Association Between District and State Policies and US Public Elementary School Competitive Food and Beverage Environments | Law and Medicine | JAMA Pediatrics | JAMA Network
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Original Investigation
August 2013

Association Between District and State Policies and US Public Elementary School Competitive Food and Beverage Environments

Author Affiliations
  • 1Bridging the Gap Research Program, Health Policy Center, Institute for Health Research and Policy, University of Illinois at Chicago
  • 2Departments of Political Science, University of Illinois at Chicago
  • 3Economics, University of Illinois at Chicago
JAMA Pediatr. 2013;167(8):714-722. doi:10.1001/jamapediatrics.2013.32
Abstract

Importance  Given the importance of developing healthy eating patterns during early childhood, policies to improve the elementary school food and beverage environments are critical.

Objective  To examine the association between district and state policy and/or law requirements regarding competitive food and beverages and public elementary school availability of foods and beverages high in fats, sugars, and/or sodium.

Design and Setting  Multivariate, pooled, cross-sectional analysis of data gathered annually during elementary school years 2008-2009 through 2010-2011 in the United States.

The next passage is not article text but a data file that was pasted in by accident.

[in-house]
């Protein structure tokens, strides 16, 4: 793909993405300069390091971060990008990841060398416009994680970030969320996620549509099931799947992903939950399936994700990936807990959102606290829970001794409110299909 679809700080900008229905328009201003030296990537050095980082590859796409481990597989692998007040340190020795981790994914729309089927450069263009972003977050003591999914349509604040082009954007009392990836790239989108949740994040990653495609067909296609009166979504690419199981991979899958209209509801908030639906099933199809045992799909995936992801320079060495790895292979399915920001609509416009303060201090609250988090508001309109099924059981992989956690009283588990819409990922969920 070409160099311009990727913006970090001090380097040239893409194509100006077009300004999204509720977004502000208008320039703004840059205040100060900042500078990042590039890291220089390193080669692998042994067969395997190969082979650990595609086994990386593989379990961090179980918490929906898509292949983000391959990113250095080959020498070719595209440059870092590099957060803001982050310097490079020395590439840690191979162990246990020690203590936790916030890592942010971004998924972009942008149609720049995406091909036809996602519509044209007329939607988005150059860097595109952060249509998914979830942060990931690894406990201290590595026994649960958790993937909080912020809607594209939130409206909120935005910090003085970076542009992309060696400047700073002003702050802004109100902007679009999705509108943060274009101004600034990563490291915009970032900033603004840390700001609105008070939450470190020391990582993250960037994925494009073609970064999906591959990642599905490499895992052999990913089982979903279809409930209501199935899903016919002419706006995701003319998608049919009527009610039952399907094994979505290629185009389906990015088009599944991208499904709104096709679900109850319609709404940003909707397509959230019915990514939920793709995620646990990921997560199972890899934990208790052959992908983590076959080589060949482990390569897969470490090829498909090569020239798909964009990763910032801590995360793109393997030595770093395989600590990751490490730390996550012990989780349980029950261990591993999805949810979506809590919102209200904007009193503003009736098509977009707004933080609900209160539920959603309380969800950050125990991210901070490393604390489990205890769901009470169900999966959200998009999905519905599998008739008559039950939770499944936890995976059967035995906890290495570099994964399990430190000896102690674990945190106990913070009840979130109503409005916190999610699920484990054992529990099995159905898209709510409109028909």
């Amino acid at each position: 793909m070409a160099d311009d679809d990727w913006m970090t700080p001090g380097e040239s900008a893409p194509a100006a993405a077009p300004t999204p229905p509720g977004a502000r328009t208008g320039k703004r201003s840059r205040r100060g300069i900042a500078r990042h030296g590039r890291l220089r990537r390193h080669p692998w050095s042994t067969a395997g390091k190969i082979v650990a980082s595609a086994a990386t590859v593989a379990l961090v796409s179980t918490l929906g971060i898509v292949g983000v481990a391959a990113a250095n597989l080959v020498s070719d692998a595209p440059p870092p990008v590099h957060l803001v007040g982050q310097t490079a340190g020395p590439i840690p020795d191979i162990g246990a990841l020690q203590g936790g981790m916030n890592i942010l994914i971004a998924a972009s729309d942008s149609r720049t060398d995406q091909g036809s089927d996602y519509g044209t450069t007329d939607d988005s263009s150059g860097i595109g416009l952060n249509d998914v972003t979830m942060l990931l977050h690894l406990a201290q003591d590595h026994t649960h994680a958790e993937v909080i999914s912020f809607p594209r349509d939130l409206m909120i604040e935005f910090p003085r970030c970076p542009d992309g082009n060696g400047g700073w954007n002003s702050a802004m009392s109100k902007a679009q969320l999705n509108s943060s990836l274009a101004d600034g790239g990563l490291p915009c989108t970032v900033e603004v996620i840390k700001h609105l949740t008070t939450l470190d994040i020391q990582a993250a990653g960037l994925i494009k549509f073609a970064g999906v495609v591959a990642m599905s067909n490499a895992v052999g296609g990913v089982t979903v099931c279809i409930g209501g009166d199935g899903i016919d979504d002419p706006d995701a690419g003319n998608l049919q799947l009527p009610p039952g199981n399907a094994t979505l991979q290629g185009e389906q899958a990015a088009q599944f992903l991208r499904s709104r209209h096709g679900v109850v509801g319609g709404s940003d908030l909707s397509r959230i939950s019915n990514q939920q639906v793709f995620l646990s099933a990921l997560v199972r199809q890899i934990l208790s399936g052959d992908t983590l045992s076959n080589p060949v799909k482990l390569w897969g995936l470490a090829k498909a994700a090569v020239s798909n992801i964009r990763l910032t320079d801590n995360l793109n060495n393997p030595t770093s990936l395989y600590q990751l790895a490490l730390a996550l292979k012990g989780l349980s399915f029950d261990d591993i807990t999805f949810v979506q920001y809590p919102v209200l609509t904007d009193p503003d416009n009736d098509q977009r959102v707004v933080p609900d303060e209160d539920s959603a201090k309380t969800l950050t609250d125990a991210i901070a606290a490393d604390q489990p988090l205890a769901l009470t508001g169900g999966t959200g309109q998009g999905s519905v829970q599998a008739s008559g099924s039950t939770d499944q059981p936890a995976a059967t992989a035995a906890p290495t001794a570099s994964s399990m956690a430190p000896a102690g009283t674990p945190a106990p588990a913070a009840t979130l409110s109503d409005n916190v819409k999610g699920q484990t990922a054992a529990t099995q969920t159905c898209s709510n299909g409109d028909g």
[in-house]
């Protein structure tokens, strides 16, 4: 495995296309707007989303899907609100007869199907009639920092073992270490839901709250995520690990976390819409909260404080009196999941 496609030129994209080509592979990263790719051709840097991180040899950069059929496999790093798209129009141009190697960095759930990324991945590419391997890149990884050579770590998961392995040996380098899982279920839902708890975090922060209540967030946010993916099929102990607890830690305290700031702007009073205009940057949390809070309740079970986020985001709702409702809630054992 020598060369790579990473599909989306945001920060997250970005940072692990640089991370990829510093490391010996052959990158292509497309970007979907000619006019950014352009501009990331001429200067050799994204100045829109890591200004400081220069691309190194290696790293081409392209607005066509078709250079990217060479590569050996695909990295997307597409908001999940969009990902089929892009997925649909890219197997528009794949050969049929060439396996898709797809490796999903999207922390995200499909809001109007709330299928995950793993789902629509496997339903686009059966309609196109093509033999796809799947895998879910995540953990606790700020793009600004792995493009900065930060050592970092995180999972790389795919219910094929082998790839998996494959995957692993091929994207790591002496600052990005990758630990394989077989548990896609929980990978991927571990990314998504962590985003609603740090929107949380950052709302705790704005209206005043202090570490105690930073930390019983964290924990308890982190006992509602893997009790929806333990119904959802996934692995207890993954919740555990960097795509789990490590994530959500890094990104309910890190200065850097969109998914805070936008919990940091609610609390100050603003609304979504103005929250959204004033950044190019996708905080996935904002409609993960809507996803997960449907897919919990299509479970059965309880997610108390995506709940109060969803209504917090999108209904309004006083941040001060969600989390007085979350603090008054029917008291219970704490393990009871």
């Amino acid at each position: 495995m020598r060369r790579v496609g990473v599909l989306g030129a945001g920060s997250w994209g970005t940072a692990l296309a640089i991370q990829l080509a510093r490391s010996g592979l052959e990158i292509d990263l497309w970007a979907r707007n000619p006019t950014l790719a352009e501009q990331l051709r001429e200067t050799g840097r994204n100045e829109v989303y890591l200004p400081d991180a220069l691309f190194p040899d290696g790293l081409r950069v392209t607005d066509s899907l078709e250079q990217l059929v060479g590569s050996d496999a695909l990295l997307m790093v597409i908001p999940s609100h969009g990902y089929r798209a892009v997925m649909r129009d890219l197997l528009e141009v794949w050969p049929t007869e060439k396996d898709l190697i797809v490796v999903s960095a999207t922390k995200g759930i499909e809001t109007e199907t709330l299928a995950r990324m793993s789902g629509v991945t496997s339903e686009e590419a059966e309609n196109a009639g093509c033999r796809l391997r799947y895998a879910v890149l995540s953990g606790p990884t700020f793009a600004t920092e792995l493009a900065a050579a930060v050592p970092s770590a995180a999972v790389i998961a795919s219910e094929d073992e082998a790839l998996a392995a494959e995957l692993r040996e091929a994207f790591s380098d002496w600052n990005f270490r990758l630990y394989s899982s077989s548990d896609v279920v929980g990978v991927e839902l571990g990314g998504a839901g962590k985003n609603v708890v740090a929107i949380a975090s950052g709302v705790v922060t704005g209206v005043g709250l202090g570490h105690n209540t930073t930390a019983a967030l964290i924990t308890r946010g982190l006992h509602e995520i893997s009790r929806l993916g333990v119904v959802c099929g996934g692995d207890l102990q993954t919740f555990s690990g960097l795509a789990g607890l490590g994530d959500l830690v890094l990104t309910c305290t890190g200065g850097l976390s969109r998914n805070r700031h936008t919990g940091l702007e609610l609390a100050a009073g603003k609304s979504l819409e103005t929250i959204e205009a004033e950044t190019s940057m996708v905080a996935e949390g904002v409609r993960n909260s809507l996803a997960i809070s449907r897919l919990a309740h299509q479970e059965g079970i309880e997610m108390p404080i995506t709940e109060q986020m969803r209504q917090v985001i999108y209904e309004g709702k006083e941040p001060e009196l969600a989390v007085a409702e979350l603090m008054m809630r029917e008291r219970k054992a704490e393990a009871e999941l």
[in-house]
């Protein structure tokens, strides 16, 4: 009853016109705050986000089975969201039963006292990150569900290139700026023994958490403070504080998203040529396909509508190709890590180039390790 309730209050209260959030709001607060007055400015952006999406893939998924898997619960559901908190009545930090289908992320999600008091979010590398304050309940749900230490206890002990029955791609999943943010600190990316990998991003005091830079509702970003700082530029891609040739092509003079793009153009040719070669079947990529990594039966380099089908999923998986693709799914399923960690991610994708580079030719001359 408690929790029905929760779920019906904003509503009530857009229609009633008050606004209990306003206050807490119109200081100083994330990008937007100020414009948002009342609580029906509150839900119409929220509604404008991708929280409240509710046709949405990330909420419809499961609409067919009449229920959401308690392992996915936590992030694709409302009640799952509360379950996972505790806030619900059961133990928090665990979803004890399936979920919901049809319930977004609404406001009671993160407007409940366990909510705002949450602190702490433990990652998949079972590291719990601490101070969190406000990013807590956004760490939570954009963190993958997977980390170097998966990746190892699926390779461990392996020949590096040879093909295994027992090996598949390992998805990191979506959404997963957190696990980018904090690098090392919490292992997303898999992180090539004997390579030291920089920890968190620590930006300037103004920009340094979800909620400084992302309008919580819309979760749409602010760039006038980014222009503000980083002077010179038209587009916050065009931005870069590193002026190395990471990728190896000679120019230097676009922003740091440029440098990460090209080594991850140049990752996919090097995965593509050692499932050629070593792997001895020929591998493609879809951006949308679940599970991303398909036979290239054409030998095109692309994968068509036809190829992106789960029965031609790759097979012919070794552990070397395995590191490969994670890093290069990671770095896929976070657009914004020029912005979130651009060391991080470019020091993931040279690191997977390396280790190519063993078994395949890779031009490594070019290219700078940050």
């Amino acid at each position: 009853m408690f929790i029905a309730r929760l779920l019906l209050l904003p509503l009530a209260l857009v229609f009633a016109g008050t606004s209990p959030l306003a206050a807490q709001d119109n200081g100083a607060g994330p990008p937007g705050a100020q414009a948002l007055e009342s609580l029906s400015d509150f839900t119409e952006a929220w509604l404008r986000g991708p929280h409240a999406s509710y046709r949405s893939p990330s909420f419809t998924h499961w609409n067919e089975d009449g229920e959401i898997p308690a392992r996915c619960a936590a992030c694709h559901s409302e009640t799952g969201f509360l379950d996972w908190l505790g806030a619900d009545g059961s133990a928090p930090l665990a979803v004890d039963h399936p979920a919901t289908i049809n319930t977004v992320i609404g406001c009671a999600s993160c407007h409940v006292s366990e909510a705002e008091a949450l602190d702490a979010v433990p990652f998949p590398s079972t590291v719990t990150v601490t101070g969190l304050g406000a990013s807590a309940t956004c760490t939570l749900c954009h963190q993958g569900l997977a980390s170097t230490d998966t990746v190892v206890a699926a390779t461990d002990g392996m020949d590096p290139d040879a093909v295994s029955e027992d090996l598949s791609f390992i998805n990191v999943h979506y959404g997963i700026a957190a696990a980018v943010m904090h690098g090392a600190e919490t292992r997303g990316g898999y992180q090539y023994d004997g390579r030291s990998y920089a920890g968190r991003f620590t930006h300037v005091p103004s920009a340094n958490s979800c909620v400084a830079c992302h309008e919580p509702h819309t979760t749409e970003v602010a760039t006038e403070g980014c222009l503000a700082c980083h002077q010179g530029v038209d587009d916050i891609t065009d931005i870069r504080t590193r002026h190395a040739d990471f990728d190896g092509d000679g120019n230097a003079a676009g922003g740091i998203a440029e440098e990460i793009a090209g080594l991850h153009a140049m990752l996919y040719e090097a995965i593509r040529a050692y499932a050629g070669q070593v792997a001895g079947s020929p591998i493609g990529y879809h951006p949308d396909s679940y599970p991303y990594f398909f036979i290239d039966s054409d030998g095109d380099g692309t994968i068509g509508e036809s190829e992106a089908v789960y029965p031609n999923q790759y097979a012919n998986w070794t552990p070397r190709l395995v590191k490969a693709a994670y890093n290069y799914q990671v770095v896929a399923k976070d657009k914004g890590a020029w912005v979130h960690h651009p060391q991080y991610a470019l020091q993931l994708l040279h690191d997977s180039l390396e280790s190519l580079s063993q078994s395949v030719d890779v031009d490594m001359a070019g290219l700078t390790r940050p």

Participants  Survey respondents at 1814 elementary schools (1485 unique) in 957 districts in 45 states (food analysis) and 1830 elementary schools (1497 unique) in 962 districts and 45 states (beverage analysis).

Exposures  Competitive food and beverage policy restrictions at the state and/or district levels.

Main Outcome and Measure  Competitive food and beverage availability.

Results  Sweets were 11.2 percentage points less likely to be available (32.3% vs 43.5%) when both the district and state limited sugar content, respectively. Regular-fat baked goods were less available when the state law, alone and in combination with district policy, limited fat content. Regular-fat ice cream was less available when any policy (district, state law, or both) limited competitive food fat content. Sugar-sweetened beverages were 9.5 percentage points less likely to be available when prohibited by district policy (3.6% vs 13.1%). Higher-fat milks (2% or whole milk) were less available when prohibited by district policy or state law, with either jurisdiction’s policy or law associated with an approximately 15 percentage point reduction in availability.

Conclusions  Both district and state policies and/or laws have the potential to reduce in-school availability of high-sugar, high-fat foods and beverages. Given the need to reduce empty calories in children’s diets, governmental policies at all levels may be an effective tool.

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